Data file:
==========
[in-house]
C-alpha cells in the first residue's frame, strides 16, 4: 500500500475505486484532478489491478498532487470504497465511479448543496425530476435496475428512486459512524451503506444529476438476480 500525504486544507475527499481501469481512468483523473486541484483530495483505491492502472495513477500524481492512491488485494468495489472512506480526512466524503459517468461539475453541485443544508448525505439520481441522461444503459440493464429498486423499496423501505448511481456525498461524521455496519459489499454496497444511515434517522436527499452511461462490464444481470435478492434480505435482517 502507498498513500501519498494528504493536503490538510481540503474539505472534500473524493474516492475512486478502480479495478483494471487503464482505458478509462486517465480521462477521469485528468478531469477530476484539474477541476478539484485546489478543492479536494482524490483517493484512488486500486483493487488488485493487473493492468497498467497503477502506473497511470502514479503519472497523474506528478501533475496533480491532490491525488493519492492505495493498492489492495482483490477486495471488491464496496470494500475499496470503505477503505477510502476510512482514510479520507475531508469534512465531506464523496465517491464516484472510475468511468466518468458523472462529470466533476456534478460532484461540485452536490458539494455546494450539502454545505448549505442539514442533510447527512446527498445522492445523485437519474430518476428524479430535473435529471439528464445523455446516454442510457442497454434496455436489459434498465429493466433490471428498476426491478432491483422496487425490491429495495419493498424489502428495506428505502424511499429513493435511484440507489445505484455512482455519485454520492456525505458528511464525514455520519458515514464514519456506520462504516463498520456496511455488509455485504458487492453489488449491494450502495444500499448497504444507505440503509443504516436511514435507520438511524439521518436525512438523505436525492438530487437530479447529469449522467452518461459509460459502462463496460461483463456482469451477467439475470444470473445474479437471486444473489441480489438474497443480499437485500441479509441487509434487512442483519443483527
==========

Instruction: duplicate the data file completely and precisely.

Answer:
[in-house]
C-alpha cells in the first residue's frame, strides 16, 4: 500500500475505486484532478489491478498532487470504497465511479448543496425530476435496475428512486459512524451503506444529476438476480 500525504486544507475527499481501469481512468483523473486541484483530495483505491492502472495513477500524481492512491488485494468495489472512506480526512466524503459517468461539475453541485443544508448525505439520481441522461444503459440493464429498486423499496423501505448511481456525498461524521455496519459489499454496497444511515434517522436527499452511461462490464444481470435478492434480505435482517 502507498498513500501519498494528504493536503490538510481540503474539505472534500473524493474516492475512486478502480479495478483494471487503464482505458478509462486517465480521462477521469485528468478531469477530476484539474477541476478539484485546489478543492479536494482524490483517493484512488486500486483493487488488485493487473493492468497498467497503477502506473497511470502514479503519472497523474506528478501533475496533480491532490491525488493519492492505495493498492489492495482483490477486495471488491464496496470494500475499496470503505477503505477510502476510512482514510479520507475531508469534512465531506464523496465517491464516484472510475468511468466518468458523472462529470466533476456534478460532484461540485452536490458539494455546494450539502454545505448549505442539514442533510447527512446527498445522492445523485437519474430518476428524479430535473435529471439528464445523455446516454442510457442497454434496455436489459434498465429493466433490471428498476426491478432491483422496487425490491429495495419493498424489502428495506428505502424511499429513493435511484440507489445505484455512482455519485454520492456525505458528511464525514455520519458515514464514519456506520462504516463498520456496511455488509455485504458487492453489488449491494450502495444500499448497504444507505440503509443504516436511514435507520438511524439521518436525512438523505436525492438530487437530479447529469449522467452518461459509460459502462463496460461483463456482469451477467439475470444470473445474479437471486444473489441480489438474497443480499437485500441479509441487509434487512442483519443483527